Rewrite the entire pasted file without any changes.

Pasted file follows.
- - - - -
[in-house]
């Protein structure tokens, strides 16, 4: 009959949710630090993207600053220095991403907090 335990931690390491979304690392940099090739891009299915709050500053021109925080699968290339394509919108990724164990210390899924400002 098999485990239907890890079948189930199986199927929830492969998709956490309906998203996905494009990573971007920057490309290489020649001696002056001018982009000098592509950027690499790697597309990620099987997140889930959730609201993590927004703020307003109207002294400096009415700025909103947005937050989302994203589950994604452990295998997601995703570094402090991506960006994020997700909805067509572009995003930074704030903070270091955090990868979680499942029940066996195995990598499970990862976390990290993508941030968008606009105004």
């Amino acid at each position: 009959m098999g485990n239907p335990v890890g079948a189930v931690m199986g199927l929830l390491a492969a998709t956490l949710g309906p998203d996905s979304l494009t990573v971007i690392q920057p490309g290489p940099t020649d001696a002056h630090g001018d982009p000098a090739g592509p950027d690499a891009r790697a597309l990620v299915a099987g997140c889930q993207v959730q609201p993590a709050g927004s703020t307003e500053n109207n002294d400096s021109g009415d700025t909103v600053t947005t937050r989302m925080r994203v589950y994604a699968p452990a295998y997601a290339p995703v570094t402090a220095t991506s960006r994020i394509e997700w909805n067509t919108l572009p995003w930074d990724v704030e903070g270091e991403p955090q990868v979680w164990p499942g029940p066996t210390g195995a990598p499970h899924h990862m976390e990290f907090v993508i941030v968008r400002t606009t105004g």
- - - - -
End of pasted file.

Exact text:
[in-house]
């Protein structure tokens, strides 16, 4: 009959949710630090993207600053220095991403907090 335990931690390491979304690392940099090739891009299915709050500053021109925080699968290339394509919108990724164990210390899924400002 098999485990239907890890079948189930199986199927929830492969998709956490309906998203996905494009990573971007920057490309290489020649001696002056001018982009000098592509950027690499790697597309990620099987997140889930959730609201993590927004703020307003109207002294400096009415700025909103947005937050989302994203589950994604452990295998997601995703570094402090991506960006994020997700909805067509572009995003930074704030903070270091955090990868979680499942029940066996195995990598499970990862976390990290993508941030968008606009105004």
């Amino acid at each position: 009959m098999g485990n239907p335990v890890g079948a189930v931690m199986g199927l929830l390491a492969a998709t956490l949710g309906p998203d996905s979304l494009t990573v971007i690392q920057p490309g290489p940099t020649d001696a002056h630090g001018d982009p000098a090739g592509p950027d690499a891009r790697a597309l990620v299915a099987g997140c889930q993207v959730q609201p993590a709050g927004s703020t307003e500053n109207n002294d400096s021109g009415d700025t909103v600053t947005t937050r989302m925080r994203v589950y994604a699968p452990a295998y997601a290339p995703v570094t402090a220095t991506s960006r994020i394509e997700w909805n067509t919108l572009p995003w930074d990724v704030e903070g270091e991403p955090q990868v979680w164990p499942g029940p066996t210390g195995a990598p499970h899924h990862m976390e990290f907090v993508i941030v968008r400002t606009t105004g």